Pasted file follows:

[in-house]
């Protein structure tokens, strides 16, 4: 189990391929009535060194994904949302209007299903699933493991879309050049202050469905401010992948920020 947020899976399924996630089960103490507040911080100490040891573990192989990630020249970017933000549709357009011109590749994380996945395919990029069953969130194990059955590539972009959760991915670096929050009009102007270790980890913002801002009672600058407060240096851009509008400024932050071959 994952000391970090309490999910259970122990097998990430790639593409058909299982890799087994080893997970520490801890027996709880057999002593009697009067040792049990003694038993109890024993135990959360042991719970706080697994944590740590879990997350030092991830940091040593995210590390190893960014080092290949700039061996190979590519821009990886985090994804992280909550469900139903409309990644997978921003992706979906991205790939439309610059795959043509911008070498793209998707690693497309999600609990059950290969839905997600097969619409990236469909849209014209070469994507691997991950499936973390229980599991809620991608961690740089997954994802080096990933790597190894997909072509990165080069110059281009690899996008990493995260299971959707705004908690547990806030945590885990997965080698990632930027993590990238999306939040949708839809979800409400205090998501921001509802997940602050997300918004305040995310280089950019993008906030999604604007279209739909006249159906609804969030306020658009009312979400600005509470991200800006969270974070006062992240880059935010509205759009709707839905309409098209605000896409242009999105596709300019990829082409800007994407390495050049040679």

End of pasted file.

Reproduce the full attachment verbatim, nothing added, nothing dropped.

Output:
[in-house]
């Protein structure tokens, strides 16, 4: 189990391929009535060194994904949302209007299903699933493991879309050049202050469905401010992948920020 947020899976399924996630089960103490507040911080100490040891573990192989990630020249970017933000549709357009011109590749994380996945395919990029069953969130194990059955590539972009959760991915670096929050009009102007270790980890913002801002009672600058407060240096851009509008400024932050071959 994952000391970090309490999910259970122990097998990430790639593409058909299982890799087994080893997970520490801890027996709880057999002593009697009067040792049990003694038993109890024993135990959360042991719970706080697994944590740590879990997350030092991830940091040593995210590390190893960014080092290949700039061996190979590519821009990886985090994804992280909550469900139903409309990644997978921003992706979906991205790939439309610059795959043509911008070498793209998707690693497309999600609990059950290969839905997600097969619409990236469909849209014209070469994507691997991950499936973390229980599991809620991608961690740089997954994802080096990933790597190894997909072509990165080069110059281009690899996008990493995260299971959707705004908690547990806030945590885990997965080698990632930027993590990238999306939040949708839809979800409400205090998501921001509802997940602050997300918004305040995310280089950019993008906030999604604007279209739909006249159906609804969030306020658009009312979400600005509470991200800006969270974070006062992240880059935010509205759009709707839905309409098209605000896409242009999105596709300019990829082409800007994407390495050049040679």